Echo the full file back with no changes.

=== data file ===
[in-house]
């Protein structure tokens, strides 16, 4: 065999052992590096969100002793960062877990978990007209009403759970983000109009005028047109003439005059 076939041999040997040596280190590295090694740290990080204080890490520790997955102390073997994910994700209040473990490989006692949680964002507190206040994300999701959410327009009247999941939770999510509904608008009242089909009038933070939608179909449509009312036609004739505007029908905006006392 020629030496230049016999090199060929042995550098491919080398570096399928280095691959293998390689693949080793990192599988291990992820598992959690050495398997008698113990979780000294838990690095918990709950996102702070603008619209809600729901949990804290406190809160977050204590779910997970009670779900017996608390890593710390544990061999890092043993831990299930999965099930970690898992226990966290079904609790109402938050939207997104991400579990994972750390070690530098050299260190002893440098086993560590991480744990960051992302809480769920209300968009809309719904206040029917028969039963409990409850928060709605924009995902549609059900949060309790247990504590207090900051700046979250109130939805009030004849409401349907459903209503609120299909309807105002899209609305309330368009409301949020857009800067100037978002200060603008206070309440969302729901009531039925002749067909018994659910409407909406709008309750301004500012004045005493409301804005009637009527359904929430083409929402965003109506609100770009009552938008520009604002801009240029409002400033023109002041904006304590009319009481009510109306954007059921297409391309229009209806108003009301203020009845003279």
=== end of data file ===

[in-house]
């Protein structure tokens, strides 16, 4: 065999052992590096969100002793960062877990978990007209009403759970983000109009005028047109003439005059 076939041999040997040596280190590295090694740290990080204080890490520790997955102390073997994910994700209040473990490989006692949680964002507190206040994300999701959410327009009247999941939770999510509904608008009242089909009038933070939608179909449509009312036609004739505007029908905006006392 020629030496230049016999090199060929042995550098491919080398570096399928280095691959293998390689693949080793990192599988291990992820598992959690050495398997008698113990979780000294838990690095918990709950996102702070603008619209809600729901949990804290406190809160977050204590779910997970009670779900017996608390890593710390544990061999890092043993831990299930999965099930970690898992226990966290079904609790109402938050939207997104991400579990994972750390070690530098050299260190002893440098086993560590991480744990960051992302809480769920209300968009809309719904206040029917028969039963409990409850928060709605924009995902549609059900949060309790247990504590207090900051700046979250109130939805009030004849409401349907459903209503609120299909309807105002899209609305309330368009409301949020857009800067100037978002200060603008206070309440969302729901009531039925002749067909018994659910409407909406709008309750301004500012004045005493409301804005009637009527359904929430083409929402965003109506609100770009009552938008520009604002801009240029409002400033023109002041904006304590009319009481009510109306954007059921297409391309229009209806108003009301203020009845003279």